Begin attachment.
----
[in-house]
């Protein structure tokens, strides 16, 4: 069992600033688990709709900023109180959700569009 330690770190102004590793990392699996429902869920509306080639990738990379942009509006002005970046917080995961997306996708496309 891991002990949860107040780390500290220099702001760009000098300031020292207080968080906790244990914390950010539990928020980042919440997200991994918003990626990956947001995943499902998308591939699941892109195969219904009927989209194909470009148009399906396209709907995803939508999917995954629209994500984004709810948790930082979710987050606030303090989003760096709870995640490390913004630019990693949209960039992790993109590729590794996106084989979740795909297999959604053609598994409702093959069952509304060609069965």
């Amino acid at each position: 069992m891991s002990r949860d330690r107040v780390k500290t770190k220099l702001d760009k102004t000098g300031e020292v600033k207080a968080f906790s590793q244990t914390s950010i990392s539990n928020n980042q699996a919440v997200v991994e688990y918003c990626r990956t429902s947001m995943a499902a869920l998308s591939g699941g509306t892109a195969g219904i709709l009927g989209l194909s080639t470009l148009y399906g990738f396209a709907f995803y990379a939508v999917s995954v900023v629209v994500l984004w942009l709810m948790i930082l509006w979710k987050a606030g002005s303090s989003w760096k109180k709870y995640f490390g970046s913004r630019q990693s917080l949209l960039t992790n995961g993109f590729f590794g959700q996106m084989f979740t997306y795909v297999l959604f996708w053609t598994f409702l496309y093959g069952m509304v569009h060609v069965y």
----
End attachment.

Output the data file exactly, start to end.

[in-house]
């Protein structure tokens, strides 16, 4: 069992600033688990709709900023109180959700569009 330690770190102004590793990392699996429902869920509306080639990738990379942009509006002005970046917080995961997306996708496309 891991002990949860107040780390500290220099702001760009000098300031020292207080968080906790244990914390950010539990928020980042919440997200991994918003990626990956947001995943499902998308591939699941892109195969219904009927989209194909470009148009399906396209709907995803939508999917995954629209994500984004709810948790930082979710987050606030303090989003760096709870995640490390913004630019990693949209960039992790993109590729590794996106084989979740795909297999959604053609598994409702093959069952509304060609069965």
């Amino acid at each position: 069992m891991s002990r949860d330690r107040v780390k500290t770190k220099l702001d760009k102004t000098g300031e020292v600033k207080a968080f906790s590793q244990t914390s950010i990392s539990n928020n980042q699996a919440v997200v991994e688990y918003c990626r990956t429902s947001m995943a499902a869920l998308s591939g699941g509306t892109a195969g219904i709709l009927g989209l194909s080639t470009l148009y399906g990738f396209a709907f995803y990379a939508v999917s995954v900023v629209v994500l984004w942009l709810m948790i930082l509006w979710k987050a606030g002005s303090s989003w760096k109180k709870y995640f490390g970046s913004r630019q990693s917080l949209l960039t992790n995961g993109f590729f590794g959700q996106m084989f979740t997306y795909v297999l959604f996708w053609t598994f409702l496309y093959g069952m509304v569009h060609v069965y």